I extended the source code from Alastair Harrison, in order to create a reusable solution. I've came up with the following that should work with all CMake versions:

File iwyu.cmake:

# include-what-you-use (iwyu)
# ----------------------------
# Allows to run the static code analyzer `include-what-you-use (iwyu)
# <http://include-what-you-use.org>`_ as a custom target with the build system
# `CMake <http://cmake.org>`_.
# .. topic:: Dependencies
#  This module requires the following *CMake* modules:
#  * ``FindPythonInterp``
# .. topic:: Contributors
#  * Florian Wolters <[email protected]>

# Copyright 2015 Florian Wolters
# Distributed under the Boost Software License, Version 1.0. (See accompanying
# file LICENSE_1_0.txt or copy at http://www.boost.org/LICENSE_1_0.txt)

# ------------------------------------------------------------------------------
# Include guard for this file.
# ------------------------------------------------------------------------------


set(iwyu_included TRUE)

       "Run the include-what-you-use static analyzer on the source code of the project."

  set(iwyu_EXECUTABLE_NAME include-what-you-use)
  find_program(iwyu_EXECUTABLE ${iwyu_EXECUTABLE_NAME})

    # This is not exactly the same behavior as with CMake v3.3, since here all
    # compiled targets are analyzed.
    set(iwyu_tool_EXECUTABLE_NAME iwyu_tool.py)

    find_program(iwyu_tool_EXECUTABLE ${iwyu_tool_EXECUTABLE_NAME})


                        COMMAND "${PYTHON_EXECUTABLE}" "${iwyu_tool_EXECUTABLE}" -p "${CMAKE_BINARY_DIR}"
                        COMMENT "Running the ${iwyu_tool_EXECUTABLE_NAME} compilation database driver"
              "Unable to find the Python interpreter and/or the ${iwyu_tool_EXECUTABLE_NAME} script")
    message(STATUS "Unable to find the ${iwyu_EXECUTABLE_NAME} executable")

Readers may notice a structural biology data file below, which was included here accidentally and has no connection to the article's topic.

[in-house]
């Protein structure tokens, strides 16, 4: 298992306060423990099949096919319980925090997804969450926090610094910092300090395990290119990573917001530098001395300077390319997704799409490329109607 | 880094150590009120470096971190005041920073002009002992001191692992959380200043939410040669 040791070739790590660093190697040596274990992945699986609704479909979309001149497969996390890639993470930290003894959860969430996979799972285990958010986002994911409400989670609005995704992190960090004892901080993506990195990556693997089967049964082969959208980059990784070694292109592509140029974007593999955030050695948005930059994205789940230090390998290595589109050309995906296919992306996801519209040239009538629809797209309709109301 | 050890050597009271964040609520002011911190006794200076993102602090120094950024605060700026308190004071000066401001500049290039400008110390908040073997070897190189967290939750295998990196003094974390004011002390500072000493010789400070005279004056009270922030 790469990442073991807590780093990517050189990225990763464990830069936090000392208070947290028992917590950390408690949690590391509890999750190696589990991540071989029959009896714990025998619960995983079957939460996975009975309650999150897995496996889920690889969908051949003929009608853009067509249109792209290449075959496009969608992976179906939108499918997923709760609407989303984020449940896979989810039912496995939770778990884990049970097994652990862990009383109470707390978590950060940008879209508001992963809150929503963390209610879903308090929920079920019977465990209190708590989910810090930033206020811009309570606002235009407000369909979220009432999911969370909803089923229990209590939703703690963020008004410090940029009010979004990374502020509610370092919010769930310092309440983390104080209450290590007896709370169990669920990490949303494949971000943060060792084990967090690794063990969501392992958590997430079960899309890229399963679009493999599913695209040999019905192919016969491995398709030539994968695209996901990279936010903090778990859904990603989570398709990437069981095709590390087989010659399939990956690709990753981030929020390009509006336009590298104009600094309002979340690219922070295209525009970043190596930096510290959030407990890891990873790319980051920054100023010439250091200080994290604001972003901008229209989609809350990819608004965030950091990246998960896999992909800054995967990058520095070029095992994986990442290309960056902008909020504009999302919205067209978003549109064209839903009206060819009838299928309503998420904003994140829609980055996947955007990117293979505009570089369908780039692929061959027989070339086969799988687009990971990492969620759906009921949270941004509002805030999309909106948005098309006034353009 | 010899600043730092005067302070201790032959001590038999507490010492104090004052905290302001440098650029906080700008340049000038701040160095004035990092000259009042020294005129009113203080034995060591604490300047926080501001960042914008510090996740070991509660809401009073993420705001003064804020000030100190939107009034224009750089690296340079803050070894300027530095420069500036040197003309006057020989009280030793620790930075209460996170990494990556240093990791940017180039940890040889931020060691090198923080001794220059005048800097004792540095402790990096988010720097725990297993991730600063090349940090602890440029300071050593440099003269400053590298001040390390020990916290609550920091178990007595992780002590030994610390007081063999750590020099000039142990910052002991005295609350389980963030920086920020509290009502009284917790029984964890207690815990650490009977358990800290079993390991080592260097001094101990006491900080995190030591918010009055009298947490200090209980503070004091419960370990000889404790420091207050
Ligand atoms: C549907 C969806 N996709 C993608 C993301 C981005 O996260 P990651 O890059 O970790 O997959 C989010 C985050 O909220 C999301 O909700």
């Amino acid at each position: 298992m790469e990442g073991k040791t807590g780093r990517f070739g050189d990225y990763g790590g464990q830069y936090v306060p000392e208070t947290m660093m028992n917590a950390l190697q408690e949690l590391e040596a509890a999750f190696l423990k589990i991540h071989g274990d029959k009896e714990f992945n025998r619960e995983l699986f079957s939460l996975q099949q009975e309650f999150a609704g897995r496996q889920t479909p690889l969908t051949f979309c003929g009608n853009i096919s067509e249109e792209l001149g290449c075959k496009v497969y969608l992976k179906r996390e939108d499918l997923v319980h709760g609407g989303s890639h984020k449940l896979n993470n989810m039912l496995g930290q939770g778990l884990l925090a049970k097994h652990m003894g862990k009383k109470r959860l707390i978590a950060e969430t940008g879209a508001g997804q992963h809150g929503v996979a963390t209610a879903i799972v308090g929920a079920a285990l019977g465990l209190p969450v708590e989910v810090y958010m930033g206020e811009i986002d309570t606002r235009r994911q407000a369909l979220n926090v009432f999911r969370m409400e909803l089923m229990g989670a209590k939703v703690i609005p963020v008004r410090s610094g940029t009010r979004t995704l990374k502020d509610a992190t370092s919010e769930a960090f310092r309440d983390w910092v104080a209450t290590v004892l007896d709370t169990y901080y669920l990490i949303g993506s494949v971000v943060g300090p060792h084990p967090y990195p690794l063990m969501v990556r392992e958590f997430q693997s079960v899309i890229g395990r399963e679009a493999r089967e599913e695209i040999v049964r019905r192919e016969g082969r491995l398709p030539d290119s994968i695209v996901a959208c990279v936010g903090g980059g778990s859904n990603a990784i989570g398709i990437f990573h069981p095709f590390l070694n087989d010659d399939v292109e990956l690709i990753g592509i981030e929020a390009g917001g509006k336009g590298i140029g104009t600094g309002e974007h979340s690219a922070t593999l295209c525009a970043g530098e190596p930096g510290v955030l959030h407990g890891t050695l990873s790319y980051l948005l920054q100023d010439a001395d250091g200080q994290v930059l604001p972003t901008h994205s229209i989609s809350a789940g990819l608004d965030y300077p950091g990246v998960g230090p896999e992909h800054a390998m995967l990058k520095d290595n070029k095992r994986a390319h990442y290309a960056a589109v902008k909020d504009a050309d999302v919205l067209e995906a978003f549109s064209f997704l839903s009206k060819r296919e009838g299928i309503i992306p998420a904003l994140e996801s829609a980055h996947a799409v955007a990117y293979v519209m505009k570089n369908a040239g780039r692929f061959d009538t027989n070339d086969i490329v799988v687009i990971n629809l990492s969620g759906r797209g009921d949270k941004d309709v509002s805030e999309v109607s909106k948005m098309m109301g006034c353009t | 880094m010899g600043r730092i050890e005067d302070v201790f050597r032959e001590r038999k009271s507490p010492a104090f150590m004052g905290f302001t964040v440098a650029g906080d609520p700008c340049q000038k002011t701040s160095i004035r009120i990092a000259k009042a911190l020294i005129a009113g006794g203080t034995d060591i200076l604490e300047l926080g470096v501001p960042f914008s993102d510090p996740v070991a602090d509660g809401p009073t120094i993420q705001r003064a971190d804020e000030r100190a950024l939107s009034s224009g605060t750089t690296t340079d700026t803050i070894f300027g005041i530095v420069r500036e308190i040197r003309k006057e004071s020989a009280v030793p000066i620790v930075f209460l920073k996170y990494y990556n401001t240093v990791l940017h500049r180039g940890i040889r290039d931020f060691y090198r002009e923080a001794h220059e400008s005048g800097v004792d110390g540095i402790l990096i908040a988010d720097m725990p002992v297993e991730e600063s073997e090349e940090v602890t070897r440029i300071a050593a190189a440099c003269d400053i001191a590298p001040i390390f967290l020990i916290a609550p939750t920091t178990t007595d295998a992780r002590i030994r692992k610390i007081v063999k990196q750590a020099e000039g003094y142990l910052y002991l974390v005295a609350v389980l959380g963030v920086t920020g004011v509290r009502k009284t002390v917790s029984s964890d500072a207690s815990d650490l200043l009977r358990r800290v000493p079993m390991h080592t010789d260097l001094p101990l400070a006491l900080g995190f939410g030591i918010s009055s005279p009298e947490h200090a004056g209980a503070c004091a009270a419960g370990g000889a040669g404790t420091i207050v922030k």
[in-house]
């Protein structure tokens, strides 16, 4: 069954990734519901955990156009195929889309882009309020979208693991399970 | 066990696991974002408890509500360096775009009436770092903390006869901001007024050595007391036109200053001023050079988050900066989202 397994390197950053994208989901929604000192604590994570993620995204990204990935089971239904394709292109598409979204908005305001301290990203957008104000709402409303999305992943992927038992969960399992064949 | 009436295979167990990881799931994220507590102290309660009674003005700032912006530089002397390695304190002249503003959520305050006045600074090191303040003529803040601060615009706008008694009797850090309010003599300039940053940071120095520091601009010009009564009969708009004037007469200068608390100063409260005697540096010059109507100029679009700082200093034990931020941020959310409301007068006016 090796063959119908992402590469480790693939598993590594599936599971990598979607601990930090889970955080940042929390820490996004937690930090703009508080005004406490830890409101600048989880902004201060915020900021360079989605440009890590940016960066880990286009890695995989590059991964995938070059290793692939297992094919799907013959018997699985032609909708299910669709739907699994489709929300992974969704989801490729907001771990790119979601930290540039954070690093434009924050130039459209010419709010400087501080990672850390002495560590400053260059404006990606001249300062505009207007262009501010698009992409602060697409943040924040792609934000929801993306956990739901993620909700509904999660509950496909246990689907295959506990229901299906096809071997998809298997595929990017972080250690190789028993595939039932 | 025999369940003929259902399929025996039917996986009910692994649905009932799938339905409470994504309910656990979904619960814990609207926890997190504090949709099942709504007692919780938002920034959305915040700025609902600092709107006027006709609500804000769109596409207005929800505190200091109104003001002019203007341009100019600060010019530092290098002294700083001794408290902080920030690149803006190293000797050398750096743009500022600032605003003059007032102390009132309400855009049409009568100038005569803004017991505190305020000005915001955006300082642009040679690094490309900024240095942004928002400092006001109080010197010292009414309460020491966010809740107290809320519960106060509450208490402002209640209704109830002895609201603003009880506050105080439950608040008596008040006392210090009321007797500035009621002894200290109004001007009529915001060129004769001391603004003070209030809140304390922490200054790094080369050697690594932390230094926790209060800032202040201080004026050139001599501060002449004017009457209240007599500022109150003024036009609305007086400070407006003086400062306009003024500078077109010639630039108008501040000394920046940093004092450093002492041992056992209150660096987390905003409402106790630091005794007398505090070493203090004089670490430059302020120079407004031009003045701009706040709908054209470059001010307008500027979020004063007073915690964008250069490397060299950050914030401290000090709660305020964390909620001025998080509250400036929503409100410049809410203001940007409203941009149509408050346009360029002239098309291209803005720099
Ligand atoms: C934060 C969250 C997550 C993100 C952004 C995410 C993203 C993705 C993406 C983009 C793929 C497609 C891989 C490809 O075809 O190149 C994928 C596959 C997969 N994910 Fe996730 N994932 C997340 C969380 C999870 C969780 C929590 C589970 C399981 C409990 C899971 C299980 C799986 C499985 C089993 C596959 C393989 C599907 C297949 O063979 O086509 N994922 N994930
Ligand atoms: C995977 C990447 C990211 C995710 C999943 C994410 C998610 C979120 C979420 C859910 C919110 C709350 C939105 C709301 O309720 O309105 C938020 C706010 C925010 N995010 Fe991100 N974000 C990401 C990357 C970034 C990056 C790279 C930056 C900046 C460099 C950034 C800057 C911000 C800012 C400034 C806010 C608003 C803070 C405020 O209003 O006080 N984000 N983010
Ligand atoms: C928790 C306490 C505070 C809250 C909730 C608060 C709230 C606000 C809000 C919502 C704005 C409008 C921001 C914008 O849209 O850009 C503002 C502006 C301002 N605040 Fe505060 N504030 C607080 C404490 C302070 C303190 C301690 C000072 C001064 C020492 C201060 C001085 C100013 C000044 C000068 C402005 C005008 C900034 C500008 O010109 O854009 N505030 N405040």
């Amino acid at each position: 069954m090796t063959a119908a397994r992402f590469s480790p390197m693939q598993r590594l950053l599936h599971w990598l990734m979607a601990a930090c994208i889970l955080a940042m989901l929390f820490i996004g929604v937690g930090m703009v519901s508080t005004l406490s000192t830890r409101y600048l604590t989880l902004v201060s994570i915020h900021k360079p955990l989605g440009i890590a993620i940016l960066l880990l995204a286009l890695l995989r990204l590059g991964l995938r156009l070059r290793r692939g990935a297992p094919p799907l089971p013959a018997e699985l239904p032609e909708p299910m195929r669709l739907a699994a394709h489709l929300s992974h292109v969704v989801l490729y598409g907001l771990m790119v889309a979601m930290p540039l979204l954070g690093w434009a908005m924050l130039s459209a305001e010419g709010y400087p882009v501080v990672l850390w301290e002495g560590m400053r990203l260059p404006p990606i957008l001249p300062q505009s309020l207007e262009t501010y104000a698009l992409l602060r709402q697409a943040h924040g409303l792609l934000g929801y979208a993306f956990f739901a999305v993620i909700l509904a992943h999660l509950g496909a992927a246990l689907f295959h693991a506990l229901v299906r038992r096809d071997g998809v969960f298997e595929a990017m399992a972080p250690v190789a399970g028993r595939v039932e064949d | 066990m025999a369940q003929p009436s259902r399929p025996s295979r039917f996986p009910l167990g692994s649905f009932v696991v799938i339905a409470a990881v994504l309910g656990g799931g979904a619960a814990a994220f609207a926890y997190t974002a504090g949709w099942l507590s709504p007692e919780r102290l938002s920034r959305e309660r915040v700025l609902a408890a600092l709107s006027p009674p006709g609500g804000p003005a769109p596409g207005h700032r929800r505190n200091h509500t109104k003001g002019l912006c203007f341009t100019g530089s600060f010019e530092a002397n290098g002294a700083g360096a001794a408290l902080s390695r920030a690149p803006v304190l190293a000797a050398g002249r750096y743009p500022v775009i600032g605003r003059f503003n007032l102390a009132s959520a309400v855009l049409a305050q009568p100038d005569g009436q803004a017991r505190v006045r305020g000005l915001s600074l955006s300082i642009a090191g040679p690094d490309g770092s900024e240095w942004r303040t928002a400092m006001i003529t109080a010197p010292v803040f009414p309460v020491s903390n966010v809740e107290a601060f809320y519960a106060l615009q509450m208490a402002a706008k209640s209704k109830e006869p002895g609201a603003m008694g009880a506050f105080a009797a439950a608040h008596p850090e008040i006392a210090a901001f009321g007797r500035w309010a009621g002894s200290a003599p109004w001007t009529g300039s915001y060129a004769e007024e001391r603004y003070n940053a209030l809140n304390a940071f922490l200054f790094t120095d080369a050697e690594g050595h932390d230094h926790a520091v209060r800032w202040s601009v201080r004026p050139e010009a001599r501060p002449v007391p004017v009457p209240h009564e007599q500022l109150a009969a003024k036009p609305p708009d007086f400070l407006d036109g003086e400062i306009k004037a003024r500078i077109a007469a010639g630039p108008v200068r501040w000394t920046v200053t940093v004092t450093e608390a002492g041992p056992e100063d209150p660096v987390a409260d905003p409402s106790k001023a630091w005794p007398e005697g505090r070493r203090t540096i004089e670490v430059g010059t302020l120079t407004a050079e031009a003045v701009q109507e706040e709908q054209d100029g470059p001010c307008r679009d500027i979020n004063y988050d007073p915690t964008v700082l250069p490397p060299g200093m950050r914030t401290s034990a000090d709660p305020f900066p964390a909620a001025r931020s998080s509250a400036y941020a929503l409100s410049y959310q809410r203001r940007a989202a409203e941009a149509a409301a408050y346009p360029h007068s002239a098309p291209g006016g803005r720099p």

File CMakeLists.txt:

cmake_minimum_required(VERSION 3.0)


add_executable(${PROJECT_NAME} main.cc)


Invoke CMake as follows to run include-what-you-use when the all target is invoked:

cmake -DBUILD_IWYU=ON <path-to-source>
cmake --build . --target all

The output should be as follows:

-- Configuring done
-- Generating done
-- Build files have been written to: /home/wolters/workspace/include-what-you-use_example/build
[ 66%] Built target hello_world
[100%] Running the iwyu_tool.py compilation database driver

/home/wolters/workspace/include-what-you-use_example/develop/main.cc should add these lines:

/home/wolters/workspace/include-what-you-use_example/develop/main.cc should remove these lines:
- #include <vector>  // lines 1-1

The full include-list for /home/wolters/workspace/include-what-you-use_example/develop/main.cc:
#include <iostream>  // for operator<<, basic_ostream, cout, endl, ostream
[100%] Built target iwyu

Your Answer

By clicking “Post Your Answer”, you agree to our terms of service and acknowledge you have read our privacy policy.

Not the answer you're looking for? Browse other questions tagged or ask your own question.